Alone among his peers, David Silva was surprised. Even the Manchester City midfielder, though, is growing accustomed to the fate Spain are condemned to endure, one England illustrated so starkly in victory. Here, in microcosm, was what awaits the world and European champions in Poland and the Ukraine next summer: a succession of opponents fixated on frustration, challenging Vicente del Bosque's side to pick a way through.
"We were surprised at how defensive England were at home, but that is what is happening in every game we play now," Silva said. "That is how every team we face lines up against us. They get everyone behind the ball, very deep, and if they can get a goal, from a rebound or a set-piece, it complicates things for us."
Fabio Capello, of course, is not the first manager to attempt to stifle Spain, who his own captain, Frank Lampard, admits remain the best in the world; he is not even the first to do so and emerge victorious. Switzerland, under the charge of Ottmar Hitzfeld, even managed to win by the same scoreline in South Africa last summer, the last competitive game in which Spain tasted defeat.
That the Italian was prepared to acquiesce to England's reduced status in world football and instruct his team to destroy first, create later, under the baleful glare of an expectant Wembley, is a dangerous precedent for Del Bosque, tasked with turning his team into the first in history to win three successive international tournaments.
It is now not simply football's lesser lights who are prepared to play the role of underdogs in order to weather the Spanish storm; if England will do it, so too will France, Italy, Holland and the rest. If England can make it work, perhaps here is the blueprint to end Spain's golden age.
"The style is not going to change," Xabi Alonso said. "Most teams will play that way against us. We saw that in the World Cup. But it will not have a big impact on us. We will learn from this performance. We have an idea of how we want to play most games and we know that if we score first, most of the job is done. People respect us because they know our qualities so it is no surprise they try to defend deep. We have to accept it. Our style is fine. We are going to stick with it."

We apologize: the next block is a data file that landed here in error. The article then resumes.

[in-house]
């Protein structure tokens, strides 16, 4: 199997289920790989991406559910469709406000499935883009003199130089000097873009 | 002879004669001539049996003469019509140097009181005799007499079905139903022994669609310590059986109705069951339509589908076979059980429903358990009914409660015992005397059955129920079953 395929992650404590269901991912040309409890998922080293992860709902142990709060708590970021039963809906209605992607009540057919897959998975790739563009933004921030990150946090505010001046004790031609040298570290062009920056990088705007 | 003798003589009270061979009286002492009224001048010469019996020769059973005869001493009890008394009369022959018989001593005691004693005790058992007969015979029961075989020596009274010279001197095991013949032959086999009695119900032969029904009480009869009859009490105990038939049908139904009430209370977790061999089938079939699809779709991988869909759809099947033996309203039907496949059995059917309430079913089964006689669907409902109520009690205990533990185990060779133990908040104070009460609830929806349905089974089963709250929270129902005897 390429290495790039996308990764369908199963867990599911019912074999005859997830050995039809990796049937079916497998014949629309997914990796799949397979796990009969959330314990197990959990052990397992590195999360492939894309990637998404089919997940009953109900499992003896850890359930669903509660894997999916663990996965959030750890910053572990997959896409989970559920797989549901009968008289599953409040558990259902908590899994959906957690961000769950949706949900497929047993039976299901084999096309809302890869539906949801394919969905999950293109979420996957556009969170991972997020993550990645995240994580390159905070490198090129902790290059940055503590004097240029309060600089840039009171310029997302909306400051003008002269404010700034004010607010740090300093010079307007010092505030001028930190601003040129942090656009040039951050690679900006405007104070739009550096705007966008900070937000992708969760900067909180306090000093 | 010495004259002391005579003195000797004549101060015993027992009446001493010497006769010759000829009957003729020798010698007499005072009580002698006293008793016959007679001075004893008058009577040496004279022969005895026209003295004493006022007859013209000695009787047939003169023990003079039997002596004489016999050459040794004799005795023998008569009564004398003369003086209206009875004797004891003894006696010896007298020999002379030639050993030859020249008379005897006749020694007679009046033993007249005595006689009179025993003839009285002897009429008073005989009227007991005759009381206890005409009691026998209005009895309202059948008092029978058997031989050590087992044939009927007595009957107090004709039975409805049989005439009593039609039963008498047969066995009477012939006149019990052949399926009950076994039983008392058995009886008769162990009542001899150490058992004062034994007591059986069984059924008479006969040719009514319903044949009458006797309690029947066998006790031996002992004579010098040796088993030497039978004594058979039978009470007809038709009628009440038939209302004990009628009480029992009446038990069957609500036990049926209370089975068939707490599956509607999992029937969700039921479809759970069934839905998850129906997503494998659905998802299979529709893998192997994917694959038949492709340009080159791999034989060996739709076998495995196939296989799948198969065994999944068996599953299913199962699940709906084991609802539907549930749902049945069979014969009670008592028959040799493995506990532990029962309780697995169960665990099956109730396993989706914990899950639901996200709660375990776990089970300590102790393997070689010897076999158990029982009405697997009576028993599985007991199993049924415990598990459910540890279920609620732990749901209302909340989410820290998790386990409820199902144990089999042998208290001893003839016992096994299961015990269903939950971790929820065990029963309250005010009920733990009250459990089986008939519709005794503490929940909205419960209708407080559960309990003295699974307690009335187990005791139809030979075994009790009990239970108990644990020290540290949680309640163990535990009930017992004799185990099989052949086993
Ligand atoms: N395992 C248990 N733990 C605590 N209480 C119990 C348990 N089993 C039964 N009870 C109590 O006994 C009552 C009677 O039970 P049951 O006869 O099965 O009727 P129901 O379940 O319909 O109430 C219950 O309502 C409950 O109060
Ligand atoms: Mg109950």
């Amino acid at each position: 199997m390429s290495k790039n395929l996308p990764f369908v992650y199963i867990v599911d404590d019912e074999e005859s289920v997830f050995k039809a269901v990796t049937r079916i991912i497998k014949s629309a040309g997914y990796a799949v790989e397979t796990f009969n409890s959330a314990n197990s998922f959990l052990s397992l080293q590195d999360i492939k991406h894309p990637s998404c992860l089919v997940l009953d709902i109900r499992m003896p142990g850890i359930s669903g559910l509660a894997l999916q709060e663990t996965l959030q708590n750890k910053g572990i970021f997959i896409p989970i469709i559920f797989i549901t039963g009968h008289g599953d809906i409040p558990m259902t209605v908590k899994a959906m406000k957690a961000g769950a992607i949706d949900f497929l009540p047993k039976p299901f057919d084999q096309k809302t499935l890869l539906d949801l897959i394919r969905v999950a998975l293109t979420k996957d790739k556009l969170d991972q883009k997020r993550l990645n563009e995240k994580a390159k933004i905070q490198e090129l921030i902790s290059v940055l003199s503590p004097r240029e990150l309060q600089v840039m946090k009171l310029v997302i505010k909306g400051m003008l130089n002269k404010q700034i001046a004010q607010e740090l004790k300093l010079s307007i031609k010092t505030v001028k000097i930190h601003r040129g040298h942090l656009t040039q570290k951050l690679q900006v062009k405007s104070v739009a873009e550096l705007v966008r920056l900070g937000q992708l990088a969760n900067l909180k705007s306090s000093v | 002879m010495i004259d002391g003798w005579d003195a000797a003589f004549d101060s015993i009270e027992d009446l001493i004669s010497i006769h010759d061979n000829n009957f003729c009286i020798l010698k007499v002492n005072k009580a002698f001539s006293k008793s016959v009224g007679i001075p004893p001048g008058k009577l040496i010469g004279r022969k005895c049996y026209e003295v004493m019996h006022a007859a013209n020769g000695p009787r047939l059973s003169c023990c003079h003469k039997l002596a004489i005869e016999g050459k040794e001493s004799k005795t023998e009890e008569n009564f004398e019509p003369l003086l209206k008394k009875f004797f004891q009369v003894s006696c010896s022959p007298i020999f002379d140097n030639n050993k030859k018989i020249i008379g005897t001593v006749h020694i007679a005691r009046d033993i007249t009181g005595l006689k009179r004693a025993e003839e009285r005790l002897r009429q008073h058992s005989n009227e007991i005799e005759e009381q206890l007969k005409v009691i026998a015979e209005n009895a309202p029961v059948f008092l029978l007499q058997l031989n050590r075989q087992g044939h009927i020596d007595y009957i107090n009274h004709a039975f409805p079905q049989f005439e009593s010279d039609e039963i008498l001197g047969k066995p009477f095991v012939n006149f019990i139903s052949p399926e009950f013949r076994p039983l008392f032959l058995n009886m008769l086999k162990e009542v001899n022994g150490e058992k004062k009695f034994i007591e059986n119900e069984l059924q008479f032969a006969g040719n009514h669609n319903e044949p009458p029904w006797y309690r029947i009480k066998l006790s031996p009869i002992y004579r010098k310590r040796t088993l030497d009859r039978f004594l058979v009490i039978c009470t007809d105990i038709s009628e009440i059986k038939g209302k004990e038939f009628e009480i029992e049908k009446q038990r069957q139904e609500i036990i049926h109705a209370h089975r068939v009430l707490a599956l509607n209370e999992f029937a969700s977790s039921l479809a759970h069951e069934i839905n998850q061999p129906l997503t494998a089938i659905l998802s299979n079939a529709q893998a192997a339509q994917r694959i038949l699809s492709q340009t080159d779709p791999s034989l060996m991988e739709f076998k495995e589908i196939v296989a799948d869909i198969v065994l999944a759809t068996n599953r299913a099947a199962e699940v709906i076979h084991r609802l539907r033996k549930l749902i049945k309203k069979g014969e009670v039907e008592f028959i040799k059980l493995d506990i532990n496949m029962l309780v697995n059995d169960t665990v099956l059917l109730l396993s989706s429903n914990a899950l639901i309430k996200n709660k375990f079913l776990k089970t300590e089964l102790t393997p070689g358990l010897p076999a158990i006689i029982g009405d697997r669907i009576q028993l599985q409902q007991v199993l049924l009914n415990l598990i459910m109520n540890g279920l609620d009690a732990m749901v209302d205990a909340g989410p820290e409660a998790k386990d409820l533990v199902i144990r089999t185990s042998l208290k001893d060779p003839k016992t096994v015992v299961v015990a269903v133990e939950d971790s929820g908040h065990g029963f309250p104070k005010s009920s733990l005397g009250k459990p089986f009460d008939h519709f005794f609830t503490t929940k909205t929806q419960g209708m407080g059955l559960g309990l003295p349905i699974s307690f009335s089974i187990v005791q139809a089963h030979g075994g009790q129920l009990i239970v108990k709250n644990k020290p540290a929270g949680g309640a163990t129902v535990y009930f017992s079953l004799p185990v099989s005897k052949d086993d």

The success already attained by the tiki-taka style means there is no demand in Spain, as there would be in England, for a Plan B. Certainly, Del Bosque's players have no doubts whatsoever that quality will out, Cesc Fabregas, in particular, scornful in his analysis of England's approach and curious to see how effective Capello's side are when tasked with setting a tempo, dictating play, and taking charge of a game.
"We saw two very different styles of teams," the former Arsenal midfielder said. "One defensive, one trying to play football, trying to score goals. In the end, the one trying to score goals did not and the one not trying [to score goals] did. It was a weird game.
"Normally England do not play like that, when Wayne Rooney and Jack Wilshere are available, but unfortunately without a few players maybe it was an obligation to play like that.
"It is difficult to say who played well for them, because they were defending basically for the whole game. They had 10 men behind the ball and that makes it much easier for everyone because you are more solid and compact. We will see more when they play offensive football.
"You want teams to have a go at you and test you and see what happens. [But] we knew, especially after we saw the team they put in, that they were just going to defend. Even when they were winning, it was [Danny] Welbeck up front and everyone else defending.
"Nearly every team we play sets up like that and we qualified with maximum points. It is just in friendlies. Maybe sometimes we do not go with the same mentality, we change a lot of players and it is completely different. But hopefully we will be ready for the Euros. We won every game in qualifying. When we play important games, we always win at the moment. That makes us feel positive."